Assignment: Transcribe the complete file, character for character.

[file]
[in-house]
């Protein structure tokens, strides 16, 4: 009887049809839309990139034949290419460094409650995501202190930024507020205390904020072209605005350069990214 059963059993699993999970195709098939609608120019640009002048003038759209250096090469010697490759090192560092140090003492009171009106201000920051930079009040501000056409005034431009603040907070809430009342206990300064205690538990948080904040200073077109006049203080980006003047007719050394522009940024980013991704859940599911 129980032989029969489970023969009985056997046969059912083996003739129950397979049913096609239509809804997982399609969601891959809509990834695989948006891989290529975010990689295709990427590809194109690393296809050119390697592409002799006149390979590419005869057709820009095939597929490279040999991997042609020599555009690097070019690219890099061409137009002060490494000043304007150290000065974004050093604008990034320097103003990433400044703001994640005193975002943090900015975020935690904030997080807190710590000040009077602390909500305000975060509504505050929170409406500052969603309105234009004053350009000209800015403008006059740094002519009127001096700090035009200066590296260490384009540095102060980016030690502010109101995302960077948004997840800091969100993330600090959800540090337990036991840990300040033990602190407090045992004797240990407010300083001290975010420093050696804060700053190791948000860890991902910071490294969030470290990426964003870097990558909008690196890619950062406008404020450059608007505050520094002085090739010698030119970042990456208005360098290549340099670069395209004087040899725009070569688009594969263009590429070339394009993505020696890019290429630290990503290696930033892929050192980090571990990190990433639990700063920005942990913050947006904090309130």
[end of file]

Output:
[in-house]
């Protein structure tokens, strides 16, 4: 009887049809839309990139034949290419460094409650995501202190930024507020205390904020072209605005350069990214 059963059993699993999970195709098939609608120019640009002048003038759209250096090469010697490759090192560092140090003492009171009106201000920051930079009040501000056409005034431009603040907070809430009342206990300064205690538990948080904040200073077109006049203080980006003047007719050394522009940024980013991704859940599911 129980032989029969489970023969009985056997046969059912083996003739129950397979049913096609239509809804997982399609969601891959809509990834695989948006891989290529975010990689295709990427590809194109690393296809050119390697592409002799006149390979590419005869057709820009095939597929490279040999991997042609020599555009690097070019690219890099061409137009002060490494000043304007150290000065974004050093604008990034320097103003990433400044703001994640005193975002943090900015975020935690904030997080807190710590000040009077602390909500305000975060509504505050929170409406500052969603309105234009004053350009000209800015403008006059740094002519009127001096700090035009200066590296260490384009540095102060980016030690502010109101995302960077948004997840800091969100993330600090959800540090337990036991840990300040033990602190407090045992004797240990407010300083001290975010420093050696804060700053190791948000860890991902910071490294969030470290990426964003870097990558909008690196890619950062406008404020450059608007505050520094002085090739010698030119970042990456208005360098290549340099670069395209004087040899725009070569688009594969263009590429070339394009993505020696890019290429630290990503290696930033892929050192980090571990990190990433639990700063920005942990913050947006904090309130």